Foreign Exchange refers to currencies and other instruments of payment denominated in other countries currencies.
TERMS AND DEFINITIONS
An Exchange rate can be defined as the number of units of one currency that must be given to acquire one unit of a currency of another country. It is the price paid in the home currency to purchase a certain quantity of funds in the currency of another country. It is therefore the link between different national currencies that makes international price and cost comparisons possible.
If the rate is quoted for current foreign currency transactions, it is called the spot rate. The spot rate applies to interbank transactions for delivery within two business days or immediate delivery for over-the-counter transactions that usually involve non bank customers.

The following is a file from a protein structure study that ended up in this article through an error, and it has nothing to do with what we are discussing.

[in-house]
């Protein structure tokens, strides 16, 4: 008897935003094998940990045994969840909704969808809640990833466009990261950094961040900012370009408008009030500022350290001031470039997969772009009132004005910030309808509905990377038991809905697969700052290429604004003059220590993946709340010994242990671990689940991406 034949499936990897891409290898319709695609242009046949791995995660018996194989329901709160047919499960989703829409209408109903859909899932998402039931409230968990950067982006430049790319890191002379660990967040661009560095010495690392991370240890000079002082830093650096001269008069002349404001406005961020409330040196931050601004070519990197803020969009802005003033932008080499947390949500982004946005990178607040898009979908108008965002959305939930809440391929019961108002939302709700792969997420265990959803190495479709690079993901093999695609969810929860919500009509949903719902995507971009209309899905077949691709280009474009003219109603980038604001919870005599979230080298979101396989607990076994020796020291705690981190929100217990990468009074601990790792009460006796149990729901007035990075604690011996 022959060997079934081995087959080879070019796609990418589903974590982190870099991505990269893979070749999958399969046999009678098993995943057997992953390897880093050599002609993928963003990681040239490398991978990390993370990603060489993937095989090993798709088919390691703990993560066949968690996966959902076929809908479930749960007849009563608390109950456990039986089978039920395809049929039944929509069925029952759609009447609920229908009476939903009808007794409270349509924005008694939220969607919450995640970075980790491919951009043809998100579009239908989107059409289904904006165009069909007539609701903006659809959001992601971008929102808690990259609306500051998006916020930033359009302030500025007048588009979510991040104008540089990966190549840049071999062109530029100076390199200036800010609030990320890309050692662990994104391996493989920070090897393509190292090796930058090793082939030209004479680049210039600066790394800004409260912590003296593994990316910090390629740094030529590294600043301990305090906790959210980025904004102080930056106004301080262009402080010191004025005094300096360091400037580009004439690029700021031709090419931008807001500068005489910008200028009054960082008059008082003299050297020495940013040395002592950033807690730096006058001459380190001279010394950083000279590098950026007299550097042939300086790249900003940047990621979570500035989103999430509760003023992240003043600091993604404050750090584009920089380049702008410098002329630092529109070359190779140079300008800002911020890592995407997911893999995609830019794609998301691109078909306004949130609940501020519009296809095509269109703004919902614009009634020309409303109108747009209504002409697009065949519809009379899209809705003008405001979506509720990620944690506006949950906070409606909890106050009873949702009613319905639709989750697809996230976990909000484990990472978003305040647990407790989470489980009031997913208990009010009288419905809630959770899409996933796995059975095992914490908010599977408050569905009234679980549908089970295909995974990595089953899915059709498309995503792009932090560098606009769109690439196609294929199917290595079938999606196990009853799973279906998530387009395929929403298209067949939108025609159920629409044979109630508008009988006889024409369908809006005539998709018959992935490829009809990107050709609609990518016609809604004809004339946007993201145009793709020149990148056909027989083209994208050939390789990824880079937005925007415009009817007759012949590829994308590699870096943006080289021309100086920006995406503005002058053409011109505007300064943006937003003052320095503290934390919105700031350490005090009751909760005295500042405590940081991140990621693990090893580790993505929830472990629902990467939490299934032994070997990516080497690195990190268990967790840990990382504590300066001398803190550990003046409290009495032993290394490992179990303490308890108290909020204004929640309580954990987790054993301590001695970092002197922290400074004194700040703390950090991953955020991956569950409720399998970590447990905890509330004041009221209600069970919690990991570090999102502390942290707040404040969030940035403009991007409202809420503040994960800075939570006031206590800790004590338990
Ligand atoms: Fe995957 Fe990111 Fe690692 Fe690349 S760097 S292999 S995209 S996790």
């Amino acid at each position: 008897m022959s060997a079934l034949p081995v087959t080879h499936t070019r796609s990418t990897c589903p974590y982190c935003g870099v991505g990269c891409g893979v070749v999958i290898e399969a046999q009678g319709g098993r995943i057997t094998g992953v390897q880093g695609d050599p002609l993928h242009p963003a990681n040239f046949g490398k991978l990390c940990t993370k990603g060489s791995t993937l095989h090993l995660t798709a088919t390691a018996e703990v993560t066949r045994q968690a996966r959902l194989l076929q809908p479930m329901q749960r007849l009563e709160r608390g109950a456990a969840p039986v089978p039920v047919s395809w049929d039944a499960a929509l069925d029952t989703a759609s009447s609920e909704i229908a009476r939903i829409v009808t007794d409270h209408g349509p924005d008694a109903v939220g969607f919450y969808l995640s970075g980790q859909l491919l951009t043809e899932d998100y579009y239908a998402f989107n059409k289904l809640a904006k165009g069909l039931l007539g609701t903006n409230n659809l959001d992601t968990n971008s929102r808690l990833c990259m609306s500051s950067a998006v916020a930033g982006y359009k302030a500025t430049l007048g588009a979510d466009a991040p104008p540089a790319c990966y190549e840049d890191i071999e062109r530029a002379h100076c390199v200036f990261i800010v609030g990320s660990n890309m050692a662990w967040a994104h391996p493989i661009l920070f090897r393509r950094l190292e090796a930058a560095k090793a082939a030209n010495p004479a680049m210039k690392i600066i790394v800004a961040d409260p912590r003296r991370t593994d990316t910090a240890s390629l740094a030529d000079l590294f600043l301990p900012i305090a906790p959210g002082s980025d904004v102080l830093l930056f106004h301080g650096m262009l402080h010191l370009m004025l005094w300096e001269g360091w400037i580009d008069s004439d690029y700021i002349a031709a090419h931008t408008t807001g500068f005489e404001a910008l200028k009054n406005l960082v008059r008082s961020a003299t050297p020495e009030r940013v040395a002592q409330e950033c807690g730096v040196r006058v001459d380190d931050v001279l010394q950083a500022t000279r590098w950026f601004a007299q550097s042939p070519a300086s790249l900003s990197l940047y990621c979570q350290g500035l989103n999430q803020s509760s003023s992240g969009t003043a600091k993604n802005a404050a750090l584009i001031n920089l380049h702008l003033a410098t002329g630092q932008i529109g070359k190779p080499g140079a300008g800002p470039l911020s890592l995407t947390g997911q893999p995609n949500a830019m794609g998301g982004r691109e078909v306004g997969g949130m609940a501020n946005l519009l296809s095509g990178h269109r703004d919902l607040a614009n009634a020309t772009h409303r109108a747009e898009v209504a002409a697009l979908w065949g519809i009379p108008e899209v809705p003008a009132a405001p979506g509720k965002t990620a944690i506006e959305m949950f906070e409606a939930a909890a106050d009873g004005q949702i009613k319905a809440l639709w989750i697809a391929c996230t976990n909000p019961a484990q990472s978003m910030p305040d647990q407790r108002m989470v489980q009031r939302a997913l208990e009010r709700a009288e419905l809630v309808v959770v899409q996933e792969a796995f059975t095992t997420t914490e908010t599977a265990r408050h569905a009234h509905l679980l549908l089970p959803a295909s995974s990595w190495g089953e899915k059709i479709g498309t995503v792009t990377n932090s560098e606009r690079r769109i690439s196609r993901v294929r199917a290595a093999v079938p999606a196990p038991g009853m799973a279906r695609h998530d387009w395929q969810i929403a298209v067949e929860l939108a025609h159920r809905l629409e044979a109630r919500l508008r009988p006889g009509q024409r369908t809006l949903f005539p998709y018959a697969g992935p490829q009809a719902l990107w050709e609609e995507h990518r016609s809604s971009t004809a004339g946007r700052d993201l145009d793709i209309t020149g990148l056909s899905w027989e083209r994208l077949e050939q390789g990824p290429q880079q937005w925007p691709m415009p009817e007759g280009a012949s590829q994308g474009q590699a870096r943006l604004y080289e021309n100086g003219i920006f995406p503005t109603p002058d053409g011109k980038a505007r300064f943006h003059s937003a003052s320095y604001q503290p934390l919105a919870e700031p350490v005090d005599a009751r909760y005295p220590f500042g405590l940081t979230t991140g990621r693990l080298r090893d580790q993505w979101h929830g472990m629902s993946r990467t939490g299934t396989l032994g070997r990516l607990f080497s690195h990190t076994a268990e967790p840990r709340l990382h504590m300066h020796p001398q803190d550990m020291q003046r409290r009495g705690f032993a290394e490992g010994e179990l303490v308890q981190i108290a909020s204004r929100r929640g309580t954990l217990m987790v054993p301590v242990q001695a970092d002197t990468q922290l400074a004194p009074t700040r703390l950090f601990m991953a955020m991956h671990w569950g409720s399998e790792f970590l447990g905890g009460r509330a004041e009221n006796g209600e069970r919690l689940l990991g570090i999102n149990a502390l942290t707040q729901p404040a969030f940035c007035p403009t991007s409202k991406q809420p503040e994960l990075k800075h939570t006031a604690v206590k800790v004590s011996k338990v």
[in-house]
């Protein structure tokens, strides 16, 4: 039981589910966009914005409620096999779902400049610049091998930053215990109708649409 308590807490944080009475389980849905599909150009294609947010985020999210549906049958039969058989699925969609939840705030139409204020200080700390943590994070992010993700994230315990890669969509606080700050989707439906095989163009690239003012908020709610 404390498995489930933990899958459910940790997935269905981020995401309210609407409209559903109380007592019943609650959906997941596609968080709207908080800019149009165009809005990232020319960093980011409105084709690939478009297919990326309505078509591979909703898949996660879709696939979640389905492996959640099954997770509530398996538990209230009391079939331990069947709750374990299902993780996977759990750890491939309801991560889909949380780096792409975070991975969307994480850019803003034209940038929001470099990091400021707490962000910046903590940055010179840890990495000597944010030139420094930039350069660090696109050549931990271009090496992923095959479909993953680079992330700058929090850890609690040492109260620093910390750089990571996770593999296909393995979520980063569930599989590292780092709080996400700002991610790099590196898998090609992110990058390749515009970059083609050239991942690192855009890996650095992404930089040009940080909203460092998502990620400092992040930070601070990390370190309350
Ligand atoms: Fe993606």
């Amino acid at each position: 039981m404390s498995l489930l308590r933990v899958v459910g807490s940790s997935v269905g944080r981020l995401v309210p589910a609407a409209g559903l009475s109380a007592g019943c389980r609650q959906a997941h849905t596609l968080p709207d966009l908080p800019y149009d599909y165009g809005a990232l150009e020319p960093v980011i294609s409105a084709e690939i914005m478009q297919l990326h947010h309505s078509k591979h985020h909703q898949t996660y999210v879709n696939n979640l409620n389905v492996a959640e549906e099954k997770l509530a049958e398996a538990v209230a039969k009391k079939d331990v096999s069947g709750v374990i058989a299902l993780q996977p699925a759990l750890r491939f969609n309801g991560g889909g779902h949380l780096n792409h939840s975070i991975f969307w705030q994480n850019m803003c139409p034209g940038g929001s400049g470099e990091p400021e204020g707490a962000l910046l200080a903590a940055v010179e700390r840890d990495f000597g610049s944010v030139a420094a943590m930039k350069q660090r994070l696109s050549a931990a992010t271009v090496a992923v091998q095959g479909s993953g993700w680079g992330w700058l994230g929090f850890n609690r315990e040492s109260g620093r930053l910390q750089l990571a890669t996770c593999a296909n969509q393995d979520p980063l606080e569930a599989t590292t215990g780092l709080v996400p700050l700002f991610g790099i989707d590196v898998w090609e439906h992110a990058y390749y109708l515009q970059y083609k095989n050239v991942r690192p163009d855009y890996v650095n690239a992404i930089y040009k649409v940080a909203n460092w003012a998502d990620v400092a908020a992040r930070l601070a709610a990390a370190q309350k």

If the rate is quoted for delivery of foreign currency in the future, it is called the forward rate. This is a contractual rate between the foreign exchange trader and the trader's client.
The spread in the spot market is the difference between the bid (buy) and offer (sell) rates quoted by the foreign exchange trader.
The forward spread is the difference between the spot and forward exchange rates.
The direct quote is the number of units of the domestic currency for one unit of the foreign currency.
The indirect quote is the number of units of the foreign currency for one unit of the domestic currency.
The cross rate is an exchange rate computed from two other exchange rates.